Roundup: 20 years of Vriend

There was a particular milestone that has personal significance to me yesterday, which was the twentieth anniversary of the Supreme Court of Canada’s decision in Vriend v Alberta, where sexual orientation was official “read into” the Charter of Rights and Freedoms when it comes to protection from discrimination. Why it has particular significance for me was because this happened shortly after I came out, and in many ways, it opened my eyes to the cynicism of politics.

This was shortly after I completed my time as a page in the Alberta legislature, and I had become familiar with the MLAs who worked there. As a page, you have so many friendly interactions with them, as they ask about how you’re doing in school, and they sneak candy to you from the stash at their desks, and generally made you feel like a welcome part of the functioning of the chamber. But as the decision was rendered, the newspapers were full of statements from these very same MLAs whom I had come to like and respect that were full of vitriolic homophobia that it was very much like a betrayal of everything I had come to experience about them during my time as a page. Ralph Klein, who was the premier at the time, was also publicly mulling the use of the Notwithstanding Clause to opt out of the Court’s decision, but in the end, opted to respect it, and thus proving that so much of the trials and the foot-dragging by the provincial government was merely about the performance of having to be dragged, kicking and screaming, into the present, and being “forced” to accept that gays and lesbians had rights. In other words, nobody – especially Klein, who was described by many as a liberal who adopted the Progressive Conservative mantle – had the political courage to stand up for what was right because they were afraid of the province’s Bible belt (which continues to be a thorn in the side of many to this day, with the battles of Gay-Straight Alliances in the province, and the “acceptability” in the former Wildrose party of the “Lake of Fire” comments by one of their MLAs, which eventually forced then-leader Danielle Smith to walk out, sinking the party’s fortunes).

So yes, this had a very formative impact on my political sensibilities, before I even considered journalism to be my career path. It forged much of my cynicism about electoral politics, and about the kinds of performative jackassery that is considered normal in the execution of political duties, and it especially gave me a real sense of the profiles in political courage that we see time and again, every time there’s a tough decision that MPs will defer to the Supreme Court, every single time, most recently with the decision to return the tougher decisions around medical assistance in dying back to the courts after the government refused to accept expert recommendations in their legislation. The pattern remains the same, even if the moral goalposts have shifted ever so slightly. So here’s to twenty years of Vriend, and to my human rights as a Canadian.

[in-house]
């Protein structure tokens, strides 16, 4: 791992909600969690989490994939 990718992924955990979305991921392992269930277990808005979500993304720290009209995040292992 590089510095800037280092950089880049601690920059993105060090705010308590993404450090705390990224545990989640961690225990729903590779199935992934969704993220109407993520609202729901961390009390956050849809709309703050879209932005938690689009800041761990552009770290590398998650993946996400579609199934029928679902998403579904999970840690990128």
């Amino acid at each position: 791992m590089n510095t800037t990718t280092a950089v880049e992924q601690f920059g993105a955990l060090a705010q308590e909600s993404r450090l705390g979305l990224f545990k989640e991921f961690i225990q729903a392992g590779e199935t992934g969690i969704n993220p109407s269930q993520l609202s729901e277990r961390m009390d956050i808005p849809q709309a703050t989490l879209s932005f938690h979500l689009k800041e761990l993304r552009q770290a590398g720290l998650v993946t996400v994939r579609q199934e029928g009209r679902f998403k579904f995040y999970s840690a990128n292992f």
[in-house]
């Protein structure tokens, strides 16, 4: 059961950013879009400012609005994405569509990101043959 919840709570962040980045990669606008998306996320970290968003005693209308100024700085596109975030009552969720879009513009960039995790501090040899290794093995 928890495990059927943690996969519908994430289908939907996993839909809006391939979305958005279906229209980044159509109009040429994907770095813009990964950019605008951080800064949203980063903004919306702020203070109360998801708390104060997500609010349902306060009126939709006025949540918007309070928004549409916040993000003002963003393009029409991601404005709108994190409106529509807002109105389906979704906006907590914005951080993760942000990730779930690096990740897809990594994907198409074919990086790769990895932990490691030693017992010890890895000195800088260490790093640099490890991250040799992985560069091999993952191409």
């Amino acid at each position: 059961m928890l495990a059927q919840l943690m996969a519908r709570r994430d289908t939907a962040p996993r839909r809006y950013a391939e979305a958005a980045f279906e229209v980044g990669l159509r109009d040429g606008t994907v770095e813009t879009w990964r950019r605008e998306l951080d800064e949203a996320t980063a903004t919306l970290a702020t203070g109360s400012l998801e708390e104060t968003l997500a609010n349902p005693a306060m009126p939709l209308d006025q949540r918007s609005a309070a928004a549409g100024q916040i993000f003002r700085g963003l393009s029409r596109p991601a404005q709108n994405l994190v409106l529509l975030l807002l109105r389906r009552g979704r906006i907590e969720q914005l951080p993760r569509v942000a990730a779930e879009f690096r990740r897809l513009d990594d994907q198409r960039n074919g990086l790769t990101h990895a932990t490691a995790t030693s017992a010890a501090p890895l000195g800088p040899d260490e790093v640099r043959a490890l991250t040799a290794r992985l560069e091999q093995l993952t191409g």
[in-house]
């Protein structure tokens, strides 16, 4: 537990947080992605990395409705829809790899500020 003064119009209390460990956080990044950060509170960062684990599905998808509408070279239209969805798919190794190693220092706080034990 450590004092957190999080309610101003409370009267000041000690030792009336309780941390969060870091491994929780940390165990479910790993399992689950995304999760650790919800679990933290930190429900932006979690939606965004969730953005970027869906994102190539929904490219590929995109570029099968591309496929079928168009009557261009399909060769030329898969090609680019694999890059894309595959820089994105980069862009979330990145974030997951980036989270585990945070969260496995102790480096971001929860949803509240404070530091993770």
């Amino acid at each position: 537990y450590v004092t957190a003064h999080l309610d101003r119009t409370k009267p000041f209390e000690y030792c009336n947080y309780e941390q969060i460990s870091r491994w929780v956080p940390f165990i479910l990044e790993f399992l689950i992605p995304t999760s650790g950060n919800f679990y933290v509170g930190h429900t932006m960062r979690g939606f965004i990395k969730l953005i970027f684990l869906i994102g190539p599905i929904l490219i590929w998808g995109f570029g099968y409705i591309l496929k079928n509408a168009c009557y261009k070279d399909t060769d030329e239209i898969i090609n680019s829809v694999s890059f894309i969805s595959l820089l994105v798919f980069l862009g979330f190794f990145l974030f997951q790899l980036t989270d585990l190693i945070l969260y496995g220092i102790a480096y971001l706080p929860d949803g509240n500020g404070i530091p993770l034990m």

Good reads:

  • Jagmeet Singh now says he denounces the glorification of the mastermind of the Air India bombing, but remains evasive on the question of political violence.
  • In light of Donald Trump’s admissions around making up trade numbers, here are the US figures, and some of the trade maths that are being debated.
  • Jim Carr has reiterated yet again that the government intents for the Trans Mountain pipeline expansion to go ahead.
  • Marc Garneau says that the two major railways have submitted their plans to solve the prairie grain backlog to his office by the deadline he gave them.
  • The PBO is calling out some of the gaps in information in the budget. There was some information the government provided on the condition it not be made public.
  • Correctional Services wants to pull out of the gong show that is Shared Services Canada after a major outage of critical systems back in October.
  • Suzanne Legault’s last report says that the Harper government broke their own rules when they muzzled scientists, and Trudeau hasn’t done enough to change it.
  • Some religious organizations are scrambling to find funding for summer jobs after they refused to sign the attestation on the Service Canada forms.
  • Our peacekeeping figures under the UN has fallen to a new record low, and the UN has given up on counting on us to undertake a larger role. Canada’s Back™!
  • The PM has appointed Métis lawyer and scholar Yvonne Boyer to the Senate, making her Ontario’s first Indigenous senator.
  • Lucien Bouchard is “discouraged” by the current state of the Bloc. Oh, muffin…
  • Jason Kenney wants referendums on future carbon tax hikes. Because California’s experience with referendums on taxation has worked out so well… Cripes.
  • Robert Hiltz laments the choices that Ontarians are faced with in the upcoming provincial election (while he gloats that he won’t have to make it).

Odds and ends:

Patrick Brown decided he wasn’t going to run again in the next election, just as Doug Ford said he couldn’t under the PC banner.

One thought on “Roundup: 20 years of Vriend

  1. Thanks for the Vriend reminder. As a former Saskatchewaner, (and NBer, now in Ottawa), I remember following it closely–also both the huff ‘n puffery of the politicos and my disgust with them. Sadly, both remain top of mind when watching their modern versions. Even sadder, our chameleon overlords have learned their lessons well.

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